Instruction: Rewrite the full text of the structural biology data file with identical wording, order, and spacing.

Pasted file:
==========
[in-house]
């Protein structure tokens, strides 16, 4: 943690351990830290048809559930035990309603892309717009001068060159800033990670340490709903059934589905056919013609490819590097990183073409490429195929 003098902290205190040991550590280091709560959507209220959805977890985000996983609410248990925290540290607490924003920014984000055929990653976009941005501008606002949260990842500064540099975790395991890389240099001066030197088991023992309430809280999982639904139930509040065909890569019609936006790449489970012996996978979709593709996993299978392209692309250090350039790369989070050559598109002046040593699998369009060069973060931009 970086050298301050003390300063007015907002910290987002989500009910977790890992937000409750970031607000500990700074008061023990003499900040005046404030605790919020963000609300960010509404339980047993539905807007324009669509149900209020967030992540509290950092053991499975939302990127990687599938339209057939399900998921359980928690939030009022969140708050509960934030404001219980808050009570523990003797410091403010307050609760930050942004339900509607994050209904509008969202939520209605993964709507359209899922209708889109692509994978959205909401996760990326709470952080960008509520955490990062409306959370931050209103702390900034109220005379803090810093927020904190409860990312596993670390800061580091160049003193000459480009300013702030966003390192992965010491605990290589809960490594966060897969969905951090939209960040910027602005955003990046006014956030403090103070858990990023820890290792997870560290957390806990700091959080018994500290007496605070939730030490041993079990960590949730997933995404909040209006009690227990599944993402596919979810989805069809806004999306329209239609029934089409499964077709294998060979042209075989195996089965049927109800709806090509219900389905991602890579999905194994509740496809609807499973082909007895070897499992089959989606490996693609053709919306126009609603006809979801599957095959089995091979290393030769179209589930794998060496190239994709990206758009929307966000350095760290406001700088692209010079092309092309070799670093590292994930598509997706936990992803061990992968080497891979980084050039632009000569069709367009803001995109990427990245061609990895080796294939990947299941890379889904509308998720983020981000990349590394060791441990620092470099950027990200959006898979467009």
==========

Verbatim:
[in-house]
């Protein structure tokens, strides 16, 4: 943690351990830290048809559930035990309603892309717009001068060159800033990670340490709903059934589905056919013609490819590097990183073409490429195929 003098902290205190040991550590280091709560959507209220959805977890985000996983609410248990925290540290607490924003920014984000055929990653976009941005501008606002949260990842500064540099975790395991890389240099001066030197088991023992309430809280999982639904139930509040065909890569019609936006790449489970012996996978979709593709996993299978392209692309250090350039790369989070050559598109002046040593699998369009060069973060931009 970086050298301050003390300063007015907002910290987002989500009910977790890992937000409750970031607000500990700074008061023990003499900040005046404030605790919020963000609300960010509404339980047993539905807007324009669509149900209020967030992540509290950092053991499975939302990127990687599938339209057939399900998921359980928690939030009022969140708050509960934030404001219980808050009570523990003797410091403010307050609760930050942004339900509607994050209904509008969202939520209605993964709507359209899922209708889109692509994978959205909401996760990326709470952080960008509520955490990062409306959370931050209103702390900034109220005379803090810093927020904190409860990312596993670390800061580091160049003193000459480009300013702030966003390192992965010491605990290589809960490594966060897969969905951090939209960040910027602005955003990046006014956030403090103070858990990023820890290792997870560290957390806990700091959080018994500290007496605070939730030490041993079990960590949730997933995404909040209006009690227990599944993402596919979810989805069809806004999306329209239609029934089409499964077709294998060979042209075989195996089965049927109800709806090509219900389905991602890579999905194994509740496809609807499973082909007895070897499992089959989606490996693609053709919306126009609603006809979801599957095959089995091979290393030769179209589930794998060496190239994709990206758009929307966000350095760290406001700088692209010079092309092309070799670093590292994930598509997706936990992803061990992968080497891979980084050039632009000569069709367009803001995109990427990245061609990895080796294939990947299941890379889904509308998720983020981000990349590394060791441990620092470099950027990200959006898979467009």